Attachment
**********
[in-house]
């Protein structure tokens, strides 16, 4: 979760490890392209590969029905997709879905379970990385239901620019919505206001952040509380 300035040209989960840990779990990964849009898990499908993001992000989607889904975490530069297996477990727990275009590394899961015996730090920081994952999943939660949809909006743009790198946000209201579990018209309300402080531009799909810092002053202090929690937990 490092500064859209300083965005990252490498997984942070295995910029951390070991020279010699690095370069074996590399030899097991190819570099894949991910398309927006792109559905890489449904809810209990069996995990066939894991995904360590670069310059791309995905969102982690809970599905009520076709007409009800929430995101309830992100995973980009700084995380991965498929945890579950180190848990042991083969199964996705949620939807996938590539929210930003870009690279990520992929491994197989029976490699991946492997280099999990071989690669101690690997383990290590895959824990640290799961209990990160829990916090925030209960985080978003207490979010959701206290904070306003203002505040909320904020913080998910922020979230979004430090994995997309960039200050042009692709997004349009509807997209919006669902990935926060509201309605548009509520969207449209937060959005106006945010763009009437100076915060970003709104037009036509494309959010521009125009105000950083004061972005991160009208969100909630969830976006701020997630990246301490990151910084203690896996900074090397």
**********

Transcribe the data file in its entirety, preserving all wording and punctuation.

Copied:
[in-house]
């Protein structure tokens, strides 16, 4: 979760490890392209590969029905997709879905379970990385239901620019919505206001952040509380 300035040209989960840990779990990964849009898990499908993001992000989607889904975490530069297996477990727990275009590394899961015996730090920081994952999943939660949809909006743009790198946000209201579990018209309300402080531009799909810092002053202090929690937990 490092500064859209300083965005990252490498997984942070295995910029951390070991020279010699690095370069074996590399030899097991190819570099894949991910398309927006792109559905890489449904809810209990069996995990066939894991995904360590670069310059791309995905969102982690809970599905009520076709007409009800929430995101309830992100995973980009700084995380991965498929945890579950180190848990042991083969199964996705949620939807996938590539929210930003870009690279990520992929491994197989029976490699991946492997280099999990071989690669101690690997383990290590895959824990640290799961209990990160829990916090925030209960985080978003207490979010959701206290904070306003203002505040909320904020913080998910922020979230979004430090994995997309960039200050042009692709997004349009509807997209919006669902990935926060509201309605548009509520969207449209937060959005106006945010763009009437100076915060970003709104037009036509494309959010521009125009105000950083004061972005991160009208969100909630969830976006701020997630990246301490990151910084203690896996900074090397």